(Image: Scatter plot of BAA Marathon finish times by Bib number. Source: marathoninvestigation.com)
To say I have mixed feelings about modern Internet sleuthing to find Marathon cheaters is to put it mildly. On the one hand, there’s something absolutely fascinating about watching “The Internet” sift through race splits from timing mats, official race photos and videos, qualifying times, public data from GPS tracking services, and social media posts to slowly develop the incontrovertible evidence that someone didn’t run the time and distance they claimed. It’s fascinating in the same way an accident or fire is fascinating: at first you just want to see what the fuss is about, but soon you find you can’t turn away. On the other hand, is it healthy to be so obsessed with other people’s misbehavior? Of course it’s wrong to cheat, and we all want to see justice done, but is it right to feel so good when the result is that a fellow human being’s name and reputation are shamed so thoroughly in the new public square?
On Wednesday, Runner’s World posted an article about those who cheat to get in to the Boston Marathon, and those who have dedicated their time and investigative skills to finding the cheaters and bringing them to the attention of race directors and the public (Dozens Suspected of Cheating to Enter Boston Marathon).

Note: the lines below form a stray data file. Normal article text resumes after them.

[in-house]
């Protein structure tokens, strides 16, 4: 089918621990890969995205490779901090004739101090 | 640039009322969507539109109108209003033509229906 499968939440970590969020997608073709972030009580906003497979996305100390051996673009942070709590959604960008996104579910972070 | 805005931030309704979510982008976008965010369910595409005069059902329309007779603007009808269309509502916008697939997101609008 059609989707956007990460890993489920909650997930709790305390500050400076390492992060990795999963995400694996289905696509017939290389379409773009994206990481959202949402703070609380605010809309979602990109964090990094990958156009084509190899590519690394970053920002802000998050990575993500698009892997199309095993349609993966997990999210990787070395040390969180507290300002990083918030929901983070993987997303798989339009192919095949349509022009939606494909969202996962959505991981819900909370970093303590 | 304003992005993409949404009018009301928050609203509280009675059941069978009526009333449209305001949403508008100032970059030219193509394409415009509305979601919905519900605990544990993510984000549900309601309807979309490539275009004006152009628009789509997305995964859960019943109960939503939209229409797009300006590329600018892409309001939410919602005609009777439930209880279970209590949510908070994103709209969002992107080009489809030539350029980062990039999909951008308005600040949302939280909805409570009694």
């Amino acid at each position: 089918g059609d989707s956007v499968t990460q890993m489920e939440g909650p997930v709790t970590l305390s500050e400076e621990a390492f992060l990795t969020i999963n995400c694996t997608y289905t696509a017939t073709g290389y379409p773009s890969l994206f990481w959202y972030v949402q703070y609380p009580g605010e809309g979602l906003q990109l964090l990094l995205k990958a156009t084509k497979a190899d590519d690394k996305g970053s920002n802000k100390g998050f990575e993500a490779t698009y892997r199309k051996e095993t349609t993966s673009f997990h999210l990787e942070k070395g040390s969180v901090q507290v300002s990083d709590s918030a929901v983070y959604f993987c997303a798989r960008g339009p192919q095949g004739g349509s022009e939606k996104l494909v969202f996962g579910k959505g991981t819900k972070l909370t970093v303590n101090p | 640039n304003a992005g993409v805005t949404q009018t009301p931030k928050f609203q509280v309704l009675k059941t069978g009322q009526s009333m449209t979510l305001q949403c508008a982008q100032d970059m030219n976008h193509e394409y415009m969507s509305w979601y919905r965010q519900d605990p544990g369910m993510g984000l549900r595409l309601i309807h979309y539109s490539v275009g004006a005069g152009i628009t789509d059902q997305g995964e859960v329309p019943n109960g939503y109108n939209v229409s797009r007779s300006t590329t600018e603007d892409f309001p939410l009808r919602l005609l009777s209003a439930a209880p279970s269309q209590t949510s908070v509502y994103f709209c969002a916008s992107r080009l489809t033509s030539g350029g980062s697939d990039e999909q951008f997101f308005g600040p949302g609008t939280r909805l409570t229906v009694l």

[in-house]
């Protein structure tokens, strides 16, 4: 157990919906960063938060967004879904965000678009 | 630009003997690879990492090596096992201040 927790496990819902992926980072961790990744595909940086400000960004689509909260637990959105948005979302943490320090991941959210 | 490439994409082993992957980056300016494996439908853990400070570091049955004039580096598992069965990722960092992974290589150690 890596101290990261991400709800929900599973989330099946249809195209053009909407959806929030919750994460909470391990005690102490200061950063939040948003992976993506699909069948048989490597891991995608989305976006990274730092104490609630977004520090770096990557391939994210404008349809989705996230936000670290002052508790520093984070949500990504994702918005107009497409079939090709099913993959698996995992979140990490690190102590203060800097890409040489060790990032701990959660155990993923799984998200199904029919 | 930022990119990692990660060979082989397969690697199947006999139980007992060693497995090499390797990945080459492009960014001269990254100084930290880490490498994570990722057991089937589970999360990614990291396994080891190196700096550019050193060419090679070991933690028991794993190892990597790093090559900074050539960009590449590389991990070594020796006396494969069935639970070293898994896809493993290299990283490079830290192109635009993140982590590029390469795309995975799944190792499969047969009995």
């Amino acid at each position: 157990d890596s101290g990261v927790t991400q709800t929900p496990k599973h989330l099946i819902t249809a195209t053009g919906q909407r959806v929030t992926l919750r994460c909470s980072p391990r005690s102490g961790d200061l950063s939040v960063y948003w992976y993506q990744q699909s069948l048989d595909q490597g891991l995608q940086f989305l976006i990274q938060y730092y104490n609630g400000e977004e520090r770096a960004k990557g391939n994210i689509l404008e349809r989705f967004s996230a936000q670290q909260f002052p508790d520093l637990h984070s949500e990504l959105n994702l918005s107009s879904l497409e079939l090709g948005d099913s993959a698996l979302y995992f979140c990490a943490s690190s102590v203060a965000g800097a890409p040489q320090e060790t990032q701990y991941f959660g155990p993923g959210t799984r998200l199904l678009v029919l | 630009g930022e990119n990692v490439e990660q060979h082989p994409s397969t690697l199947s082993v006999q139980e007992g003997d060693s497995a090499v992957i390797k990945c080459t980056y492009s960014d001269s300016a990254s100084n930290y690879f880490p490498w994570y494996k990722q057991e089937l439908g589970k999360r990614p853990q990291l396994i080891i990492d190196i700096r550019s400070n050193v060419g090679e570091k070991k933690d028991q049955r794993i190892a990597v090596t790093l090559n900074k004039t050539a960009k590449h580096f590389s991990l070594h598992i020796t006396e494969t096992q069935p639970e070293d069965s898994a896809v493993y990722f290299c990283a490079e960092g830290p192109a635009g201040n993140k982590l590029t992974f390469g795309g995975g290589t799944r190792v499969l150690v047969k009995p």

The article describes the work of Derek Murphy, who maintains the blog www.marathoninvestigation.com, and the virtual community of those who help him track down course-cutters, bib-buyers, and other rule-breakers. The article and story have been picked up by other media outlets, including the Boston Globe, which ran its own story this morning (Literal armchair sleuth spends his time trying to catch Boston Marathon cheaters) and used it as yet another excuse to run a photo of the patron saint of marathon cheaters Rosie Ruiz.
We should be cheering this, right? This is the kind of systematic effort that we need to snag those who, like the forever disgraced Mike Rossi, quietly try to game the system to get that all-important qualifying time for Boston and then brag about it.
But wait a minute… This is about more than blatant course-cutting. The investigative net is also designed to catch those who buy (and sell) their Boston numbers, who “hire” other people run races under their name, and who find other ways around the strict and severe Boston Marathon entry procedures. According to the RW article, there’s a black market out there in which faster runners offer to run with someone else’s Bib, and guarantee any qualifying time they need.
Am I the only one who feels the need to pause at this point and ask whether this is such an awful thing?
The Boston Marathon used to have an almost-proud tradition of harboring bandits — runners who would sneak into the race numberless and run for the Hell of it. In these days of heightened security, the bandits are gone, I guess, or certainly no longer visible or tolerated. Now everyone has to be legit. And for some reason that continues to puzzle me, the demand for official entries into Boston has been rising steadily. An official number is now a very hot item, and given the limited supply, the demand has created the right conditions for people to bend the rules to get one.